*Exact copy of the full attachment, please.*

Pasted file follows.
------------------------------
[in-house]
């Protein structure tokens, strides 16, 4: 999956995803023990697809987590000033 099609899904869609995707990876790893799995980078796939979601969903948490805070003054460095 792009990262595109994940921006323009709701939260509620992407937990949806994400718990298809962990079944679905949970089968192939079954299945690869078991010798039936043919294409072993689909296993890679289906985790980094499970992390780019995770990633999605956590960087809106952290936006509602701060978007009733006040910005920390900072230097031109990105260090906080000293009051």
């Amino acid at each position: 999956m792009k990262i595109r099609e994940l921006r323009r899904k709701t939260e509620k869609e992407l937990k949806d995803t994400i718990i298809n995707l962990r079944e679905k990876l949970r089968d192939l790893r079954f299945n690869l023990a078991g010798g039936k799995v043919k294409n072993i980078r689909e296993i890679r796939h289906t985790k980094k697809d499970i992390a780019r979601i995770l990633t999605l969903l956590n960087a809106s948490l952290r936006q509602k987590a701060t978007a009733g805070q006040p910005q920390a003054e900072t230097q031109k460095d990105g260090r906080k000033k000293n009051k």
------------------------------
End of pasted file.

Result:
[in-house]
């Protein structure tokens, strides 16, 4: 999956995803023990697809987590000033 099609899904869609995707990876790893799995980078796939979601969903948490805070003054460095 792009990262595109994940921006323009709701939260509620992407937990949806994400718990298809962990079944679905949970089968192939079954299945690869078991010798039936043919294409072993689909296993890679289906985790980094499970992390780019995770990633999605956590960087809106952290936006509602701060978007009733006040910005920390900072230097031109990105260090906080000293009051």
């Amino acid at each position: 999956m792009k990262i595109r099609e994940l921006r323009r899904k709701t939260e509620k869609e992407l937990k949806d995803t994400i718990i298809n995707l962990r079944e679905k990876l949970r089968d192939l790893r079954f299945n690869l023990a078991g010798g039936k799995v043919k294409n072993i980078r689909e296993i890679r796939h289906t985790k980094k697809d499970i992390a780019r979601i995770l990633t999605l969903l956590n960087a809106s948490l952290r936006q509602k987590a701060t978007a009733g805070q006040p910005q920390a003054e900072t230097q031109k460095d990105g260090r906080k000033k000293n009051k």